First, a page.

Monday, April 23, 2007

Election sends message: Black officials have to deliver - Labor and Jackson Jr. threw a wrench in the Machine, and Afr. Am. showed they want results

Election sends message: Black officials have to deliver - Labor and Jackson Jr. threw a wrench in the Machine, and African Americans showed they want results
April 23, 2007
Copyright by The Chicago Sun-Times

There is a puzzling disconnect in Chicago politics. In February, the mayor cruised to re-election. He did not lose one ward to an opponent. Latino, Asian, black and white -- majorities and minorities, all -- answered his call.

Conventional wisdom would suggest that support would extend to his compliant minions in the Chicago City Council and that his coattails would carry the day in the April 17 aldermanic runoffs. Instead, Chicago's political world has been turned on its ear. I hear a genuine cry for new, more effective leadership. Three actors have turned Chicago politics on its ear: Labor, Junior and the New Black Vote.

Incumbency is synonymous with wealthy campaign donors. Big money is out of the reach of political neophytes. Enter Tom Balanoff, president of the Service Employees International Union. He and his labor cohorts plunked down $2.6 million in cold cash and dispatched hundreds of foot soldiers to push insurgent aldermanic hopefuls who supported their agenda -- i.e., the big-box ordinance. They leveled the playing field and opened the door to wins by the likes of Pat Dowell, Bob Fioretti and JoAnn Thompson.

In the February vote, Sandi Jackson swept the 7th Ward floor with Darcel Beavers. The architect of that win, her husband, Rep. Jesse Jackson Jr., was feeling his oats. Chicago's biggest black boss, former 7th Ward Ald. Bill Beavers, is toast. Jackson knew that victory could ignite his own political blitzkrieg. He dispatched his arsenal of polling, billboards and troops into neighboring wards where political incumbents talk up a pro-black economic and social agenda but, whenever push comes to shove, side with the Machine.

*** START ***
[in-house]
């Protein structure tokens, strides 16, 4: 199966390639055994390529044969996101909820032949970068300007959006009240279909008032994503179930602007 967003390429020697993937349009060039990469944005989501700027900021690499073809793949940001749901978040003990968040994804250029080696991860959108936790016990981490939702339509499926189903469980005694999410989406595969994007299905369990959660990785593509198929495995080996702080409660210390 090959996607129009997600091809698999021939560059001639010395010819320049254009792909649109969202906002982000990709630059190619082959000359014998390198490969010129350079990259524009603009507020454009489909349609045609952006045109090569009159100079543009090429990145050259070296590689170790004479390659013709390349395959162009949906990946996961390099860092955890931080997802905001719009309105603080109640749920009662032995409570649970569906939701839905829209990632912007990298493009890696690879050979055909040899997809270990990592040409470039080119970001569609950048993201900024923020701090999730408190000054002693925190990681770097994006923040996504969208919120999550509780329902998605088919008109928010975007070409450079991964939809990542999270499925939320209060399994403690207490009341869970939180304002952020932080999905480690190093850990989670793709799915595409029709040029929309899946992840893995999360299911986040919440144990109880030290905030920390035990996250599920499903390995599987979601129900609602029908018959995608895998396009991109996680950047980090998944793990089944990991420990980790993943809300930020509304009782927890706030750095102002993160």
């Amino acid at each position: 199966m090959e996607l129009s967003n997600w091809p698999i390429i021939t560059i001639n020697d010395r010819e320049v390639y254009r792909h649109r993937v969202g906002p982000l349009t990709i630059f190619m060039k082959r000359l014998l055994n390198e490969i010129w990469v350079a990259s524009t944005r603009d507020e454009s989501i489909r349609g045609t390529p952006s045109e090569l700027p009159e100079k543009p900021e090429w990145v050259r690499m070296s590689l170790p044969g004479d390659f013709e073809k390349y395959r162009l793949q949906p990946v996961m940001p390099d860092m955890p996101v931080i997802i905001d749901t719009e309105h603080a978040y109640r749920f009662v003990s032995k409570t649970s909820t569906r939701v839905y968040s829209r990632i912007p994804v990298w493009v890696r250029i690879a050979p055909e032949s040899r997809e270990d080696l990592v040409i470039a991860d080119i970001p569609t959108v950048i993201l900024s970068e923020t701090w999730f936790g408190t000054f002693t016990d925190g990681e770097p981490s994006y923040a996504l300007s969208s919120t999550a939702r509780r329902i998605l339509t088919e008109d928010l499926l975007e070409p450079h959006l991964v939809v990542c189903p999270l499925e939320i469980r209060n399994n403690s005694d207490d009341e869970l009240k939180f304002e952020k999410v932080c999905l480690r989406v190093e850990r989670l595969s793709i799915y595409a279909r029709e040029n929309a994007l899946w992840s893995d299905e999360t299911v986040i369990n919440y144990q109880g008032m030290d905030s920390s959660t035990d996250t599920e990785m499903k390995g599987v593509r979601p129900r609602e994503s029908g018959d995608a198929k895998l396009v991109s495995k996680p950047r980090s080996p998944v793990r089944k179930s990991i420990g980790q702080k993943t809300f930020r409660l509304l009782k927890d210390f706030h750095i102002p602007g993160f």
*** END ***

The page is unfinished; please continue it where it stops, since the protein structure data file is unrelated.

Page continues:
Junior removed a key obstacle to his mayoral aspirations. He also endorsed a white insurgent over a longtime black alderman, a move bound to boost his bona fides with white voters who bitterly complain that black leaders are narrowly sectarian. The Black Nationalist crowd already despises Jackson; they'll never forgive him for backing a dyed-blond aldermanic wannabe over a "sistuh" in the 2nd Ward.

That brings us to the New Black Vote. Is it my imagination, or have black voters been poorly served by their elected officials? Remember, it was black voters who put the Toddster in charge of Cook County government. We voted him in, and now he's laying off nearly 500 doctors and nurses who care for the county's poor. We voted him in, and he's hiring more relatives and public relations flacks while shutting down the county's long-term care at Oak Forest Hospital.

This is the beginning of the end of the age-old argument in black politics that "you don't want to put a brother out of a j-o-b." Our elected officials have to deliver.

People in Madeline Haithcock's ward couldn't get her to respond to the simplest of complaints. People in Dorothy Tillman's ward knew they paid for the edifice she built in honor of Harold Washington, but it is run by Tillman's daughter. They live near 47th Street and the L, where they're afraid to walk in the dark.

The people tired of listening to Shirley Coleman whine that her opponent was an ungrateful ex-alcoholic instead of doing her job.

It is a dangerous time to be a black hack in Chicago.


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